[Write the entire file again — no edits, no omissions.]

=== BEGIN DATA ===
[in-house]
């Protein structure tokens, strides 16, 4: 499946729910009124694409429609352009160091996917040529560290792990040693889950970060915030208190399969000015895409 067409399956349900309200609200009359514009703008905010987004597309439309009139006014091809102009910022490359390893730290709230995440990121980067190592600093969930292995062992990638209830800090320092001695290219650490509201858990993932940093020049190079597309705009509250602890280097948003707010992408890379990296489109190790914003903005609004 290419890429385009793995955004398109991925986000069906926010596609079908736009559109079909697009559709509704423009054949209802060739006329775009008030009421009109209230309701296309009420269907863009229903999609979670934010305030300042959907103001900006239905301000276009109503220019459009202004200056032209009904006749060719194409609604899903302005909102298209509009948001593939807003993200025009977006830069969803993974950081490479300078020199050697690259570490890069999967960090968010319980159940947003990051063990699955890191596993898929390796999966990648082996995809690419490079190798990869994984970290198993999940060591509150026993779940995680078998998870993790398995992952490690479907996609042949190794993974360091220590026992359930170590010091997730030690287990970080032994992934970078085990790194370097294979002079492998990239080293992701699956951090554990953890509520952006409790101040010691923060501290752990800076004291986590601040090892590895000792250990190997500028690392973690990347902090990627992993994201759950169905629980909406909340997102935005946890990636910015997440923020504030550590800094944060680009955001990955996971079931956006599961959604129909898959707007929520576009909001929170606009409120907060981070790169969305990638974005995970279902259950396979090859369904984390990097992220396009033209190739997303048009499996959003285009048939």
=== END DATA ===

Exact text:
[in-house]
């Protein structure tokens, strides 16, 4: 499946729910009124694409429609352009160091996917040529560290792990040693889950970060915030208190399969000015895409 067409399956349900309200609200009359514009703008905010987004597309439309009139006014091809102009910022490359390893730290709230995440990121980067190592600093969930292995062992990638209830800090320092001695290219650490509201858990993932940093020049190079597309705009509250602890280097948003707010992408890379990296489109190790914003903005609004 290419890429385009793995955004398109991925986000069906926010596609079908736009559109079909697009559709509704423009054949209802060739006329775009008030009421009109209230309701296309009420269907863009229903999609979670934010305030300042959907103001900006239905301000276009109503220019459009202004200056032209009904006749060719194409609604899903302005909102298209509009948001593939807003993200025009977006830069969803993974950081490479300078020199050697690259570490890069999967960090968010319980159940947003990051063990699955890191596993898929390796999966990648082996995809690419490079190798990869994984970290198993999940060591509150026993779940995680078998998870993790398995992952490690479907996609042949190794993974360091220590026992359930170590010091997730030690287990970080032994992934970078085990790194370097294979002079492998990239080293992701699956951090554990953890509520952006409790101040010691923060501290752990800076004291986590601040090892590895000792250990190997500028690392973690990347902090990627992993994201759950169905629980909406909340997102935005946890990636910015997440923020504030550590800094944060680009955001990955996971079931956006599961959604129909898959707007929520576009909001929170606009409120907060981070790169969305990638974005995970279902259950396979090859369904984390990097992220396009033209190739997303048009499996959003285009048939």